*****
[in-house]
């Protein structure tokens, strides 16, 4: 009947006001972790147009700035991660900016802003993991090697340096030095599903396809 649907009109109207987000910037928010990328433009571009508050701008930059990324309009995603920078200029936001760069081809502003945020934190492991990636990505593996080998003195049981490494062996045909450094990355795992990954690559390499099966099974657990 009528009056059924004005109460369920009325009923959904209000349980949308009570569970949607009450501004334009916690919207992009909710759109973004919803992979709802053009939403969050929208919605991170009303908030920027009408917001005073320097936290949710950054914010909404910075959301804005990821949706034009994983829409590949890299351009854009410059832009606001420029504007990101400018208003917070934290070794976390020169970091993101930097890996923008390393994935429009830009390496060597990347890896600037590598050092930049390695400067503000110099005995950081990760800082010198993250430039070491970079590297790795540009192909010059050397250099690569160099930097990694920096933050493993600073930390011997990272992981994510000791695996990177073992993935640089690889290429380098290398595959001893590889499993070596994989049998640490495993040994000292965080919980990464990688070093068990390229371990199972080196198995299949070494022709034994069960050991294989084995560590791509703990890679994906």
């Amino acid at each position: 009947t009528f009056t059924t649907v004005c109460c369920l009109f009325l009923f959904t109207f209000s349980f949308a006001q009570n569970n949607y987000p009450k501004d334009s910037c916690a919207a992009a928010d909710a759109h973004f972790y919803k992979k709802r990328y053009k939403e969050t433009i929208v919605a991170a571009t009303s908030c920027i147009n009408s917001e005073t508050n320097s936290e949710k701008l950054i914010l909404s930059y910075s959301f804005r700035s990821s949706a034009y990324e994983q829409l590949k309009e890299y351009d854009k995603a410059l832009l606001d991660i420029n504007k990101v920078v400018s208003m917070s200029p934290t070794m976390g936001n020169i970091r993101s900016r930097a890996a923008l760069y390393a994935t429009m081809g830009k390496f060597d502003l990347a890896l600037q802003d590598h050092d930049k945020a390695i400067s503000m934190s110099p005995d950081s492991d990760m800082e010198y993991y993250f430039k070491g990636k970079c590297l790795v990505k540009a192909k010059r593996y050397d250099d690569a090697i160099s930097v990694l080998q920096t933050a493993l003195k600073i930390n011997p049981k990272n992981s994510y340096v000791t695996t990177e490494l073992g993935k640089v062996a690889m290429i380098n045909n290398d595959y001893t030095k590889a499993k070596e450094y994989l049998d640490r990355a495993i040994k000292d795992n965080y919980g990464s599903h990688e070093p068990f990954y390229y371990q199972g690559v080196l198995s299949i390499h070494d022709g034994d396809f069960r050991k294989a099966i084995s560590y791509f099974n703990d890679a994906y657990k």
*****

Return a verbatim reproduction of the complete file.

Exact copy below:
[in-house]
């Protein structure tokens, strides 16, 4: 009947006001972790147009700035991660900016802003993991090697340096030095599903396809 649907009109109207987000910037928010990328433009571009508050701008930059990324309009995603920078200029936001760069081809502003945020934190492991990636990505593996080998003195049981490494062996045909450094990355795992990954690559390499099966099974657990 009528009056059924004005109460369920009325009923959904209000349980949308009570569970949607009450501004334009916690919207992009909710759109973004919803992979709802053009939403969050929208919605991170009303908030920027009408917001005073320097936290949710950054914010909404910075959301804005990821949706034009994983829409590949890299351009854009410059832009606001420029504007990101400018208003917070934290070794976390020169970091993101930097890996923008390393994935429009830009390496060597990347890896600037590598050092930049390695400067503000110099005995950081990760800082010198993250430039070491970079590297790795540009192909010059050397250099690569160099930097990694920096933050493993600073930390011997990272992981994510000791695996990177073992993935640089690889290429380098290398595959001893590889499993070596994989049998640490495993040994000292965080919980990464990688070093068990390229371990199972080196198995299949070494022709034994069960050991294989084995560590791509703990890679994906």
């Amino acid at each position: 009947t009528f009056t059924t649907v004005c109460c369920l009109f009325l009923f959904t109207f209000s349980f949308a006001q009570n569970n949607y987000p009450k501004d334009s910037c916690a919207a992009a928010d909710a759109h973004f972790y919803k992979k709802r990328y053009k939403e969050t433009i929208v919605a991170a571009t009303s908030c920027i147009n009408s917001e005073t508050n320097s936290e949710k701008l950054i914010l909404s930059y910075s959301f804005r700035s990821s949706a034009y990324e994983q829409l590949k309009e890299y351009d854009k995603a410059l832009l606001d991660i420029n504007k990101v920078v400018s208003m917070s200029p934290t070794m976390g936001n020169i970091r993101s900016r930097a890996a923008l760069y390393a994935t429009m081809g830009k390496f060597d502003l990347a890896l600037q802003d590598h050092d930049k945020a390695i400067s503000m934190s110099p005995d950081s492991d990760m800082e010198y993991y993250f430039k070491g990636k970079c590297l790795v990505k540009a192909k010059r593996y050397d250099d690569a090697i160099s930097v990694l080998q920096t933050a493993l003195k600073i930390n011997p049981k990272n992981s994510y340096v000791t695996t990177e490494l073992g993935k640089v062996a690889m290429i380098n045909n290398d595959y001893t030095k590889a499993k070596e450094y994989l049998d640490r990355a495993i040994k000292d795992n965080y919980g990464s599903h990688e070093p068990f990954y390229y371990q199972g690559v080196l198995s299949i390499h070494d022709g034994d396809f069960r050991k294989a099966i084995s560590y791509f099974n703990d890679a994906y657990k």